Pelvic organ prolapse or POP is extremely common. In fact, prolapse is something that most women will experience within their lifetime, whether they know it or not. So what is it?
Prolapse occurs when the connective tissue supporting the pelvic organs weakens due to prolonged stress or strain. As the connective tissue weakens, the pelvic organs descend down into vagina and onto the vaginal walls. As seen in the pictures below, this can occur from one or more of the pelvic organs.
What can cause prolapse?
Any activity that puts pressure on the pelvic organs and the connective tissue can contribute to developing a prolapse.
Some examples of these activities include:
- Labour and vaginal delivery (however you can still develop a prolapse post caesarean section)
- Pushing or straining on the toilet
- Heavy weight lifting
- High impact exercise such as running and jumping
- Repetitive coughing
It is also important to note that genetics plays a role in development of a prolapse as some women will naturally have stretchy connective tissue and therefore less support for their pelvic organs.
What is the management for prolapse?
If you have a prolapse, the first thing to remember is that there is no need to panic. There are many conservative (non-surgical) options for prolapse management to assist you in continuing to complete the activities that you love!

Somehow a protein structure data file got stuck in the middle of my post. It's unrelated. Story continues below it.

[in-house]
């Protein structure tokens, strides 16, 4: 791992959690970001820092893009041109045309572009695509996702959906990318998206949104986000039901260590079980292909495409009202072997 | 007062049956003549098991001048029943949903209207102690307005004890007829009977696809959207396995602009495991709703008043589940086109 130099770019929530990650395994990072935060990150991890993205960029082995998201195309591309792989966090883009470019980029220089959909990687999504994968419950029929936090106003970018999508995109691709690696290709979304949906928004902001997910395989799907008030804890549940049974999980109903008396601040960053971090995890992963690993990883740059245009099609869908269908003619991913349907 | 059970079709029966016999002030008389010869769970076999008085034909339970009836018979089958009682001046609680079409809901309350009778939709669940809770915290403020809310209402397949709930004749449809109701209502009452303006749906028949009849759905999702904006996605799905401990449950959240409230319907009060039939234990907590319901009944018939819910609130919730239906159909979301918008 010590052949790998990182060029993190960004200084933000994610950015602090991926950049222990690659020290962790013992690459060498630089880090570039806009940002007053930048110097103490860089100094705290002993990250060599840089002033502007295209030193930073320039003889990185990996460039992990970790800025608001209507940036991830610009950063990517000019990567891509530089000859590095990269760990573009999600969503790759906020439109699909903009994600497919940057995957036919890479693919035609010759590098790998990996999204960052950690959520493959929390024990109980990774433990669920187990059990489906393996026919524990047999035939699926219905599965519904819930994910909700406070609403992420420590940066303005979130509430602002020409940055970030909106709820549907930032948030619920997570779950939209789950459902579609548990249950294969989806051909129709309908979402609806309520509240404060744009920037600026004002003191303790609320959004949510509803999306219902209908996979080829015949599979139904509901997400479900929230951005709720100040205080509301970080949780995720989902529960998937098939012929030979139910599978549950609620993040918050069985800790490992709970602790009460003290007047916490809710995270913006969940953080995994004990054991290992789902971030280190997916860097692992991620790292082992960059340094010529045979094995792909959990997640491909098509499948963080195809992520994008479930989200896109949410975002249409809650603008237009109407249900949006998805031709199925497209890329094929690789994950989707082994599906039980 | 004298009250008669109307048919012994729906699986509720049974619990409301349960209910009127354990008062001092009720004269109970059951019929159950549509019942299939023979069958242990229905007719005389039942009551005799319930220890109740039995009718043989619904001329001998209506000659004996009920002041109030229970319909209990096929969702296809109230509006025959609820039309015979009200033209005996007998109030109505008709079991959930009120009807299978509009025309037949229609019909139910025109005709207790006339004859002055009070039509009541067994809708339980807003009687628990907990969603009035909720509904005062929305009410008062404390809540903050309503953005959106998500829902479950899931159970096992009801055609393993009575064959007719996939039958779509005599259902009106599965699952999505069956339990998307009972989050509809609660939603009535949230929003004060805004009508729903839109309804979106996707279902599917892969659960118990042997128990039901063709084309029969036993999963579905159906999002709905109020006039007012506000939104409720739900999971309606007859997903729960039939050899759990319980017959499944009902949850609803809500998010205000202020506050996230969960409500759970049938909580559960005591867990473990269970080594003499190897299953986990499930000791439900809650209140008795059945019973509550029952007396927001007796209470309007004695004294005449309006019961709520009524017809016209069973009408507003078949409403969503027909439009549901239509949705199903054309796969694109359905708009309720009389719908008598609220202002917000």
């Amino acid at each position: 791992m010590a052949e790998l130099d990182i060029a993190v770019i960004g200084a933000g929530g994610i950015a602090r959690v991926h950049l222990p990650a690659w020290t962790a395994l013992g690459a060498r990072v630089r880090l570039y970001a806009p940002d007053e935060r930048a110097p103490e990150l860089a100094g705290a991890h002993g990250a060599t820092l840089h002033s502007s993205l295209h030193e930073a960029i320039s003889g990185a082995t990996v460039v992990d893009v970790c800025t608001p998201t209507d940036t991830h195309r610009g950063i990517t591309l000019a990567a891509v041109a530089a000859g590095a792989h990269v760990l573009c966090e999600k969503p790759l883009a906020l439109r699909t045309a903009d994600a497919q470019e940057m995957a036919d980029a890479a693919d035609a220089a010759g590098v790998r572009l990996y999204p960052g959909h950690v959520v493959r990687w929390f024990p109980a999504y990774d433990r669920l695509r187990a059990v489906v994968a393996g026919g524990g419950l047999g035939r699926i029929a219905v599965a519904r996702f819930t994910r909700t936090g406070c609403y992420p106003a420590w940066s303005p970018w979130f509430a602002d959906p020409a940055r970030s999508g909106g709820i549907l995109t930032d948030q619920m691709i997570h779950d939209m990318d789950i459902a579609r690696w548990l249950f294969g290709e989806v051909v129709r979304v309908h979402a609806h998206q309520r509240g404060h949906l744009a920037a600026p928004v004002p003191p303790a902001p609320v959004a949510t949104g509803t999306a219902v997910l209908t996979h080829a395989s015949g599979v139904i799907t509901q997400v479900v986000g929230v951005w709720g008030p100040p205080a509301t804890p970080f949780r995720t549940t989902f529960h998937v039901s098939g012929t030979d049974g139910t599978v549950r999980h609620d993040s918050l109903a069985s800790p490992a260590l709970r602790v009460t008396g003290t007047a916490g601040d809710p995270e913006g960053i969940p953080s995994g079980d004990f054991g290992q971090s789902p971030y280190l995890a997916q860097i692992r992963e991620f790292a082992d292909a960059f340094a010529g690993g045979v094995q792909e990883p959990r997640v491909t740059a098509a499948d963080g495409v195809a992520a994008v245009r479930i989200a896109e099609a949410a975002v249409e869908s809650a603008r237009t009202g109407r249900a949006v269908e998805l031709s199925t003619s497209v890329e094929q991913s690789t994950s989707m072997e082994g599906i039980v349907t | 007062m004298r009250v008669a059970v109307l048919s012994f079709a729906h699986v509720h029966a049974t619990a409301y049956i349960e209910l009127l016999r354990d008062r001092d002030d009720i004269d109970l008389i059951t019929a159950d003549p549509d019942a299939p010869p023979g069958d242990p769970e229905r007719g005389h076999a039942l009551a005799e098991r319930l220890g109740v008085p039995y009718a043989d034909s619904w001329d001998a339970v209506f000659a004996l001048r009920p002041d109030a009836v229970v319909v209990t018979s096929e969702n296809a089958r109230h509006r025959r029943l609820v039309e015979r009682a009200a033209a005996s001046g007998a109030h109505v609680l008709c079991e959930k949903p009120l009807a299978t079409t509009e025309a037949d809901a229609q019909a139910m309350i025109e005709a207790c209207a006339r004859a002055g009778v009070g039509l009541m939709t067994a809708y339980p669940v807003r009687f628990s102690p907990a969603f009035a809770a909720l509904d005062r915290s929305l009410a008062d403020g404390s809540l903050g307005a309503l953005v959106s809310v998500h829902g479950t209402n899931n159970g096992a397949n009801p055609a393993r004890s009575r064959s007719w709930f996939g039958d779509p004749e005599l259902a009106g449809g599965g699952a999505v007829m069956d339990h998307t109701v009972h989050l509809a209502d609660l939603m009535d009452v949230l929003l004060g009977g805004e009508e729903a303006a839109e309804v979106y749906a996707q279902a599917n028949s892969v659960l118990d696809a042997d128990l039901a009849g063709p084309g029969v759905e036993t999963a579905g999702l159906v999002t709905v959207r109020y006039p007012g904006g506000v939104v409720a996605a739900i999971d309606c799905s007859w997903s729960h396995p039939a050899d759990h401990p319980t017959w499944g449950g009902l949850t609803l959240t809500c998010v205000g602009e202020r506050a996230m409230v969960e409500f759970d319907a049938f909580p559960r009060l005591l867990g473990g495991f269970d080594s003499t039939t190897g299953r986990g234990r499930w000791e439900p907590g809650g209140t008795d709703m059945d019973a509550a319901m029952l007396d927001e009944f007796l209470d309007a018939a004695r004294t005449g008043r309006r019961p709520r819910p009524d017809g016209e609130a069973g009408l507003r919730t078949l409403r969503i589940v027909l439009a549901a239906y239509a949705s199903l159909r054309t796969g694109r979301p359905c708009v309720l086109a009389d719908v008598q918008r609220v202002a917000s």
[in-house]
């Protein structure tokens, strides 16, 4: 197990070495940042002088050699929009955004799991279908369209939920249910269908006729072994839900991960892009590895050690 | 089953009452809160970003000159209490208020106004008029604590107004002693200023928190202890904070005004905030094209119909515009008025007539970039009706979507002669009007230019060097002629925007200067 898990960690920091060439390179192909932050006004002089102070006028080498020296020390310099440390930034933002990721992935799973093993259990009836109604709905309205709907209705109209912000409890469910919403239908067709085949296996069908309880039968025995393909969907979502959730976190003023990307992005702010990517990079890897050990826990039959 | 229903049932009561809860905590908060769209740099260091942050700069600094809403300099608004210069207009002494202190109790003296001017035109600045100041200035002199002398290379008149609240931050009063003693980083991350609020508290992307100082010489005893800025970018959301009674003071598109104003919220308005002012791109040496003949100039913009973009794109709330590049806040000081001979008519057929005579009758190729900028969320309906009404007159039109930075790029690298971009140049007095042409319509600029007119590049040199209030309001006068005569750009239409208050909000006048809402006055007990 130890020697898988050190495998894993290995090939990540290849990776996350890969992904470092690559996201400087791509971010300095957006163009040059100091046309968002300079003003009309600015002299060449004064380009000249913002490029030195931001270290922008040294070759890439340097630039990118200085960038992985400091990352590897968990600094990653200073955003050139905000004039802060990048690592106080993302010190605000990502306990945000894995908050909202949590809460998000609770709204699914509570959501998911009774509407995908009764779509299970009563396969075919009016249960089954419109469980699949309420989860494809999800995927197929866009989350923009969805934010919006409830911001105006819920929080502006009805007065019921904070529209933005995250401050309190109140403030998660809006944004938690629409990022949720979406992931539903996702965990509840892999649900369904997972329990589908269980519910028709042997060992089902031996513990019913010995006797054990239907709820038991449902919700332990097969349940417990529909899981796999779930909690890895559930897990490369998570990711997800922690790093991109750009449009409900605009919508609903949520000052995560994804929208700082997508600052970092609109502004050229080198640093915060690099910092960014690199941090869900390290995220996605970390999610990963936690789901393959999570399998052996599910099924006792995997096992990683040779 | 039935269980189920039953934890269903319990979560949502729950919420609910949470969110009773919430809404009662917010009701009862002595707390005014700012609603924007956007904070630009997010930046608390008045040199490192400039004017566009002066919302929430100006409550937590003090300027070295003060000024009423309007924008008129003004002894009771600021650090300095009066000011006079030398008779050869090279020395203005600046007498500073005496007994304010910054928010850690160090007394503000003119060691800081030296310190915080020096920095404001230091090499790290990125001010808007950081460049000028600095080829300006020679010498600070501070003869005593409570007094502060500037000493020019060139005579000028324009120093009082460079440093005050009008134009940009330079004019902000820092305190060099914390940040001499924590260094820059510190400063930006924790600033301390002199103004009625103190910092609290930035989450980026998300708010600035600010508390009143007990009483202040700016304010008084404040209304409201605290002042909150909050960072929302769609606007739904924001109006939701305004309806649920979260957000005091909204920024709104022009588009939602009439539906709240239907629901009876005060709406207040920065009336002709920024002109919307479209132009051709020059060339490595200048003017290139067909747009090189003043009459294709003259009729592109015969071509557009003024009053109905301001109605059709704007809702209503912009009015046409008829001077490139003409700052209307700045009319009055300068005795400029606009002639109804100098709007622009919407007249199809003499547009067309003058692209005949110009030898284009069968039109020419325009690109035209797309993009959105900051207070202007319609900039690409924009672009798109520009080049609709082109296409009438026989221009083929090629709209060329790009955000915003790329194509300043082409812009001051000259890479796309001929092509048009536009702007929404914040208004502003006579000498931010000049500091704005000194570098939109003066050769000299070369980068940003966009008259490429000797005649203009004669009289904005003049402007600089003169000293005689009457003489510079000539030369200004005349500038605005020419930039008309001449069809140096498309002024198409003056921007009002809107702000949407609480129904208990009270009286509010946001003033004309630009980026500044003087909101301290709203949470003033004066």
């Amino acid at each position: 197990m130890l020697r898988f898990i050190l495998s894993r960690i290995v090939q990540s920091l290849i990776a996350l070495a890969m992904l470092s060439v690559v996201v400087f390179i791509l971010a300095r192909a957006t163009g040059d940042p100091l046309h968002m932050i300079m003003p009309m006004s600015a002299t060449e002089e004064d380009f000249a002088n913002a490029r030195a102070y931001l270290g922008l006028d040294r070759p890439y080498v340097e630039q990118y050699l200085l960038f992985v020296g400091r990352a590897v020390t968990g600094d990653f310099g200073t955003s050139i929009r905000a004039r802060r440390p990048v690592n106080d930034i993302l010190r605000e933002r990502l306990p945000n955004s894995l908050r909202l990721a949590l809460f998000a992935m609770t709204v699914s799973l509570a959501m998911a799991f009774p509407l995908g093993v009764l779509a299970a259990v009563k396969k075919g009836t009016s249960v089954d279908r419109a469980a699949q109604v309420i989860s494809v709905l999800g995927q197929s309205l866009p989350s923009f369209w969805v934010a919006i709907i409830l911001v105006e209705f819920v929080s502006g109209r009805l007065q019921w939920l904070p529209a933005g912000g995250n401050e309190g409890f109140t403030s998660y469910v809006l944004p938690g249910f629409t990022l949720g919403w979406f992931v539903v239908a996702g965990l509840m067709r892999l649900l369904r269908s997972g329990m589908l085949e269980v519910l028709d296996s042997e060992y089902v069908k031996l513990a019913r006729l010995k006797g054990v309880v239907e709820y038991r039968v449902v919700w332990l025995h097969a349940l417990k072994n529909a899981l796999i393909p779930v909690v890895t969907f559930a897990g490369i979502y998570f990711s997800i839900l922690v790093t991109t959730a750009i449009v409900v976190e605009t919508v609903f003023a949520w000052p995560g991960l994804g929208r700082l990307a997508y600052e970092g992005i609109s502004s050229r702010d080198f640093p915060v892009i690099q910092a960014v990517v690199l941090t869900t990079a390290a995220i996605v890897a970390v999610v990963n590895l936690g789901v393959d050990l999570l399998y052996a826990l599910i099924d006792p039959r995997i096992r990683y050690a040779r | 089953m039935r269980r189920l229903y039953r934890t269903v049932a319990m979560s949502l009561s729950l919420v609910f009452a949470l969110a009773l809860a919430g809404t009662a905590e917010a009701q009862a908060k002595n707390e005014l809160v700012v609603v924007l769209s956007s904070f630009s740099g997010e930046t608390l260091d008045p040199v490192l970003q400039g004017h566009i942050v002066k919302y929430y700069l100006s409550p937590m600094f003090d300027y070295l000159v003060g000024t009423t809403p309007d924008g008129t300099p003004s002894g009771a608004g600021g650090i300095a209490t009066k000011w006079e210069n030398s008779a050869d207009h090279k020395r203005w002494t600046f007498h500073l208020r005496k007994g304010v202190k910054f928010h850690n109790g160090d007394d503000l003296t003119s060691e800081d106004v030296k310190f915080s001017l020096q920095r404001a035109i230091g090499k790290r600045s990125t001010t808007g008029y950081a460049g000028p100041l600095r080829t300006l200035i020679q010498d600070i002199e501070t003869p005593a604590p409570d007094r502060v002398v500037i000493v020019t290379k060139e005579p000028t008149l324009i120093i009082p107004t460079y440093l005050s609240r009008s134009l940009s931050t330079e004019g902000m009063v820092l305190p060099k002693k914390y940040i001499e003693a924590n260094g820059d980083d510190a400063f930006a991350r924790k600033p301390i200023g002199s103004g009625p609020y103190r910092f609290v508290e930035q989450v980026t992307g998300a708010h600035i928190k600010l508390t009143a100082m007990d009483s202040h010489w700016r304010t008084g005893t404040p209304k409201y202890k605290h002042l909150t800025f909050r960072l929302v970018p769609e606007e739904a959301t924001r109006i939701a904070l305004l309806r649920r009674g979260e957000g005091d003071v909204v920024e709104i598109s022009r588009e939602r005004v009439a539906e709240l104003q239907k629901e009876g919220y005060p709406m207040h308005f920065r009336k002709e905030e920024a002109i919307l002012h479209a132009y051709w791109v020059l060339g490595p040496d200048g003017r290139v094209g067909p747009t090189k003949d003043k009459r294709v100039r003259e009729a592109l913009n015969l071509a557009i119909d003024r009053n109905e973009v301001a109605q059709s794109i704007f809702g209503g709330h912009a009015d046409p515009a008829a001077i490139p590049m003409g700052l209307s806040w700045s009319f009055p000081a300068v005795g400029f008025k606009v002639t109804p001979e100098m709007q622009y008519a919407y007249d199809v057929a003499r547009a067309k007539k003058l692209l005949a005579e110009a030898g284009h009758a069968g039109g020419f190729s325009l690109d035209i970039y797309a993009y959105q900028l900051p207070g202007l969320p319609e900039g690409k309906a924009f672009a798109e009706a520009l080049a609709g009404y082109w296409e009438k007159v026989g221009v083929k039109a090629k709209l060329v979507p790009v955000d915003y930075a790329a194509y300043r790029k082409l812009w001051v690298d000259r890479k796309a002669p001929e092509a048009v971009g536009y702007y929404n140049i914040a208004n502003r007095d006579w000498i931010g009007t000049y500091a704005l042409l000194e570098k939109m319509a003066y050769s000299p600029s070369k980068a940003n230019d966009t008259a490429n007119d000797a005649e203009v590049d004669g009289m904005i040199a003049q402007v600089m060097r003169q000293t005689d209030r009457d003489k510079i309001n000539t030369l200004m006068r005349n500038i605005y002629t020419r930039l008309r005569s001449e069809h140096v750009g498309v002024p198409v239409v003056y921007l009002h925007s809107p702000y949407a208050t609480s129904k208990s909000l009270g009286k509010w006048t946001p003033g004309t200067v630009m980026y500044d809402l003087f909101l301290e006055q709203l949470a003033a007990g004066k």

Firstly, it is important to manage any activities that are putting pressure on your pelvic organs. This means:
- Avoiding constipation
- Reduce high impact exercise or weight lifting for the moment, these activities can likely be added back into your regime with the assistance of your Physiotherapist
- Maintain a healthy weight
- Avoid smoking
Next it is important to look at your pelvic floor muscle function. The pelvic floor muscles provide a lot of support to the pelvic organs. Having a strong pelvic floor can reduce the symptoms of prolapse and prevent any symptoms from getting worse.
A pessary may also be an option. A pessary is a silicone object that can be inserted into the vagina to provide support to the pelvic organs. Pessaries are safe and easy to use and can be hugely beneficial in reducing the symptoms of prolapse and enabling participation in high impact and intensity exercise.